On January 23, 2004, Plaintiff filed an amended complaint under Title VII of the Civil Rights Act of 1964 and the Pregnancy Discrimination Act, 42 U.S.C. § 2000e et seq. and 2000e(k), against AT&T Corporation in the United States District Court for the Western District of Missouri. The plaintiff, represented by private counsel, was a former AT&T employee and asked the Court for declaratory and injunctive relief, as well as damages, alleging that AT&T's health insurance policy discriminated against women. Specifically, the plaintiff contended that the defendant's health insurance plan, which did not provide prescription contraceptives (birth control) before 2002 and only through the mail after 2002, violated female employees' civil rights.
The action originally started in the U.S. District Court for the District of Kansas, but was transferred to Missouri on May 12, 2003. This is the date on which the docket begins. Originally, there were two plaintiffs on the case, but one dropped out of the litigation. Thus, a single plaintiff carried forth the case.
On September 3, 2004, the Court (Judge Sachs) denied the plaintiff's motion for class certification. In the opinion, the Court barely discussed the requirements for a class-action lawsuit, except to point out typicality. The plaintiff, since the suit began, had stopped taking birth control and was seeking to get pregnant. Therefore, the Court declared that a class could not be certified without a class representative who would have an ongoing interest in the prayed-for relief. The plaintiff wanted to recover her past expenditures on the prescribed contraceptives. The Women's Law project came onto the case as an amicus. After a lengthy discovery period, the Court made another ruling.
On June 7, 2006, the Court (Judge Sachs) granted the plaintiff's motion for class certification as to the damages in the complaint. The class was comprised of female employees of AT&T, who paid for their own prescription contraception from the dates of October 31, 2001 to July 2, 2002. The Court did not certify the claims for injunctive or declaratory relief because as of 2002, the health insurance provider covered birth control through mail order. While the cost of the plaintiff's potential recovery was relatively small, $68.07, the class action potential in the litigation, given AT&T's size made both parties fight vigorously. According to the docket, neither side was content with this decision. The plaintiff wanted the period of time for damages claims to be extended, and the defendant did not approve of the decision at all. Ultimately, the plaintiffs filed an appeal.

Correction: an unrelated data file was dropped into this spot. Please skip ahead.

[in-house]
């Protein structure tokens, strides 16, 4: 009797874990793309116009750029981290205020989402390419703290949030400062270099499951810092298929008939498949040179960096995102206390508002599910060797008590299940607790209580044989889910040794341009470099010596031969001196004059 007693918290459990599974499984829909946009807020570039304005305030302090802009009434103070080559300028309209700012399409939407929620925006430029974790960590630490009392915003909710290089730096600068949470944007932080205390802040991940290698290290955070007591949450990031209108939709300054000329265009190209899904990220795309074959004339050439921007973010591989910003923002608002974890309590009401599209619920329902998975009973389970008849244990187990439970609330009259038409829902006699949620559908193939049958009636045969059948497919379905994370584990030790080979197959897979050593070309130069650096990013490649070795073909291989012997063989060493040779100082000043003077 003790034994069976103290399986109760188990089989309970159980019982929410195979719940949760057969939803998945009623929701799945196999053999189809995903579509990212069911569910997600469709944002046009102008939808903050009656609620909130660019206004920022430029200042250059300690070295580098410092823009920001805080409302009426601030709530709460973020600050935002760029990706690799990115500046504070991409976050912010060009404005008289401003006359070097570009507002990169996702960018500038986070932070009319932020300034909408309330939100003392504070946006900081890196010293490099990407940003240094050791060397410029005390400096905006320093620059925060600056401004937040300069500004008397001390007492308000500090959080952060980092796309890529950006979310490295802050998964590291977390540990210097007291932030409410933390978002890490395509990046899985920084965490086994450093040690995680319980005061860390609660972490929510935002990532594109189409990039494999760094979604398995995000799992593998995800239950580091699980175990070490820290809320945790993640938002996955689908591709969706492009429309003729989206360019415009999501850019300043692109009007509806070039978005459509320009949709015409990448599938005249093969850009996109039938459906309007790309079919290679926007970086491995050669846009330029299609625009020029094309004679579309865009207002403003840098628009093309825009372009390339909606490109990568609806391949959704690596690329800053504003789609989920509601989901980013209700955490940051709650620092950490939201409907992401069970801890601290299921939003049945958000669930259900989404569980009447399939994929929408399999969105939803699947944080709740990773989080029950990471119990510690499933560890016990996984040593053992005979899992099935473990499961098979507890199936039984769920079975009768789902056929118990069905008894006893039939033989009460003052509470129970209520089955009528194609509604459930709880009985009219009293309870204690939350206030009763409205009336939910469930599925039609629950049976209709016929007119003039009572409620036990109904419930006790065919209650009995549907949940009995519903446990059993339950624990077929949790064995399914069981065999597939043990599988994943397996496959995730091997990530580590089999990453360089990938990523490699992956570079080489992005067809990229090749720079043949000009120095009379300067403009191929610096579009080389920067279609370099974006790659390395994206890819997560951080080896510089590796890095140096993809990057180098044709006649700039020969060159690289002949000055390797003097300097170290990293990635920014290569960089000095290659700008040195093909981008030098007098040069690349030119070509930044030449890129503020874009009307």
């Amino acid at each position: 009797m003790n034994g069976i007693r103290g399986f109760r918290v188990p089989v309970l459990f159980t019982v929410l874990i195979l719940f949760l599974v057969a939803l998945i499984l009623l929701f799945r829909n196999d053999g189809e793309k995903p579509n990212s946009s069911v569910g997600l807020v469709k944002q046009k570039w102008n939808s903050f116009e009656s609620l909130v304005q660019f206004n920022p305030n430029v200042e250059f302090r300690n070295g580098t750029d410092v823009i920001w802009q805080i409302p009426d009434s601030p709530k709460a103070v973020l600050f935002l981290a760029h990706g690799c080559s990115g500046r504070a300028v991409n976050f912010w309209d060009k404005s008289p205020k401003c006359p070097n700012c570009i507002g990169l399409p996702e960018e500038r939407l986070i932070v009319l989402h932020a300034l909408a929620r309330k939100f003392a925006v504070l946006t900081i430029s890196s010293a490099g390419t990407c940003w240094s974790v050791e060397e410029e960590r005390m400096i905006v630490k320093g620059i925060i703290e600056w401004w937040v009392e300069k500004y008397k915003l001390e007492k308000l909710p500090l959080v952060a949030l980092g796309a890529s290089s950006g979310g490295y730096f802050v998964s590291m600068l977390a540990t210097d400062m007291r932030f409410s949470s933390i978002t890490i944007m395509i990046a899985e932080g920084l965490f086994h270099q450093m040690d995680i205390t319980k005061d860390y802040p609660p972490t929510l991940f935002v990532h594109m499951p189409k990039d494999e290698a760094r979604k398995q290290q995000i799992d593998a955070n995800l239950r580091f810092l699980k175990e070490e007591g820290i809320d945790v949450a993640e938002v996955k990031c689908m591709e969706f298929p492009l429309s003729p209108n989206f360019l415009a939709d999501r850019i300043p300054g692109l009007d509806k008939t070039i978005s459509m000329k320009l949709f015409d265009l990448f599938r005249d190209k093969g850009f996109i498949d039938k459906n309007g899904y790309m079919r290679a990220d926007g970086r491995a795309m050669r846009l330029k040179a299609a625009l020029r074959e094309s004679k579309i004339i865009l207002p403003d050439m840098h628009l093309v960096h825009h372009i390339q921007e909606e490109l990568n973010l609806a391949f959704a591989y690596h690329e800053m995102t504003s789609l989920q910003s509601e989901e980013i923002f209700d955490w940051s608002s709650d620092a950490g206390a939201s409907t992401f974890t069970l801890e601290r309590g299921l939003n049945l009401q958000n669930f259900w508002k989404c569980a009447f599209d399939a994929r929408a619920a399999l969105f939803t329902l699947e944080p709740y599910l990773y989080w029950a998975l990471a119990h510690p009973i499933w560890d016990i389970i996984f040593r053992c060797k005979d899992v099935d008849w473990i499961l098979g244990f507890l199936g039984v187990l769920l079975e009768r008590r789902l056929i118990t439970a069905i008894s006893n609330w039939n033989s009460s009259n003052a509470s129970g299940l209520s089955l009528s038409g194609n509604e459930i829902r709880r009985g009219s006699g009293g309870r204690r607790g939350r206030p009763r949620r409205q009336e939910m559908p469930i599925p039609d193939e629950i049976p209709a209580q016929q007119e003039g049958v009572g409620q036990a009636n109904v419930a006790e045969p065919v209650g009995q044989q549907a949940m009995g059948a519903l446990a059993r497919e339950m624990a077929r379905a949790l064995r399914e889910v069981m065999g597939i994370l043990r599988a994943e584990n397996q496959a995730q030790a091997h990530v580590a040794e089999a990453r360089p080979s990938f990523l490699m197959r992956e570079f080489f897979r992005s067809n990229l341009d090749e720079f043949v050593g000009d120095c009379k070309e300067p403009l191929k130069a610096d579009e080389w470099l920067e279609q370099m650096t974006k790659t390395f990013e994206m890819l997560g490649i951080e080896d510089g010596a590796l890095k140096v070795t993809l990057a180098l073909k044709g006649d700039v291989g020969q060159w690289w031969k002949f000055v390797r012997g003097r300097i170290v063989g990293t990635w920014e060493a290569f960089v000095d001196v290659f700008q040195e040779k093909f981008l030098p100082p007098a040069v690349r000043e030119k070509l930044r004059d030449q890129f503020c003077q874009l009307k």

On June 1, 2007, the United States Court of Appeals for the Eighth Circuit issued a preliminary judgment to the District Court (Judge Sachs). The Circuit Court advised the District Court to review the findings of another recent case, In Re Union Pacific Railroad Employment Practices Litigation, 479 F.3d 936 (8th Cir. 2007). This case featured a ruling that was fundamentally at odds with the decision of the District Court on June 7, 2006.
On October 22, 2007, the District Court (Judge Sachs) vacated its previous decision, and ordered a decision in favor of the defendant. The case was closed the next day on October 23, 2007.Matthew Aibel - 05/06/2008